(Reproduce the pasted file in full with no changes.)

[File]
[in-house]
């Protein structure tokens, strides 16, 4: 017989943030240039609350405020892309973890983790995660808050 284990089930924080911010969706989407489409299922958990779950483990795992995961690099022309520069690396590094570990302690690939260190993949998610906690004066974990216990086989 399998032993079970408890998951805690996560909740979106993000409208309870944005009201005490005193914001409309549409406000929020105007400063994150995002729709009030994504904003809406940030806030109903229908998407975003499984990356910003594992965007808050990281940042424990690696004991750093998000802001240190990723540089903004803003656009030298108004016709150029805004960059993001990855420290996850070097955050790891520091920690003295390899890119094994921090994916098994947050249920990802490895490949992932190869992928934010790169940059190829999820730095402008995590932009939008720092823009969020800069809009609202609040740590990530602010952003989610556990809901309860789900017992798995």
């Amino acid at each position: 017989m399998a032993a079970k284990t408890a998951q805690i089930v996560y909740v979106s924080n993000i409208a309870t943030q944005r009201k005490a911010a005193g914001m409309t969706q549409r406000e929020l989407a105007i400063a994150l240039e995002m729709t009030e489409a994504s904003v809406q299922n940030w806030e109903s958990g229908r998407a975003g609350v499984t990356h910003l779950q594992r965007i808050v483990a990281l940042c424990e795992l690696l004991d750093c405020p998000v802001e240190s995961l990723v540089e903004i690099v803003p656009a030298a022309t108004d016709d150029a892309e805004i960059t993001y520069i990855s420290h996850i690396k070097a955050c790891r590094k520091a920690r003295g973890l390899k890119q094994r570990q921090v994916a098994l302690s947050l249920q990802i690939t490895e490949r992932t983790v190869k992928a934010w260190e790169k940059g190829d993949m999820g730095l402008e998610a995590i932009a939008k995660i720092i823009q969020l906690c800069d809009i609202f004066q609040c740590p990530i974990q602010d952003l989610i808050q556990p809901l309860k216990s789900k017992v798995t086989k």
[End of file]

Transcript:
[in-house]
């Protein structure tokens, strides 16, 4: 017989943030240039609350405020892309973890983790995660808050 284990089930924080911010969706989407489409299922958990779950483990795992995961690099022309520069690396590094570990302690690939260190993949998610906690004066974990216990086989 399998032993079970408890998951805690996560909740979106993000409208309870944005009201005490005193914001409309549409406000929020105007400063994150995002729709009030994504904003809406940030806030109903229908998407975003499984990356910003594992965007808050990281940042424990690696004991750093998000802001240190990723540089903004803003656009030298108004016709150029805004960059993001990855420290996850070097955050790891520091920690003295390899890119094994921090994916098994947050249920990802490895490949992932190869992928934010790169940059190829999820730095402008995590932009939008720092823009969020800069809009609202609040740590990530602010952003989610556990809901309860789900017992798995």
């Amino acid at each position: 017989m399998a032993a079970k284990t408890a998951q805690i089930v996560y909740v979106s924080n993000i409208a309870t943030q944005r009201k005490a911010a005193g914001m409309t969706q549409r406000e929020l989407a105007i400063a994150l240039e995002m729709t009030e489409a994504s904003v809406q299922n940030w806030e109903s958990g229908r998407a975003g609350v499984t990356h910003l779950q594992r965007i808050v483990a990281l940042c424990e795992l690696l004991d750093c405020p998000v802001e240190s995961l990723v540089e903004i690099v803003p656009a030298a022309t108004d016709d150029a892309e805004i960059t993001y520069i990855s420290h996850i690396k070097a955050c790891r590094k520091a920690r003295g973890l390899k890119q094994r570990q921090v994916a098994l302690s947050l249920q990802i690939t490895e490949r992932t983790v190869k992928a934010w260190e790169k940059g190829d993949m999820g730095l402008e998610a995590i932009a939008k995660i720092i823009q969020l906690c800069d809009i609202f004066q609040c740590p990530i974990q602010d952003l989610i808050q556990p809901l309860k216990s789900k017992v798995t086989k």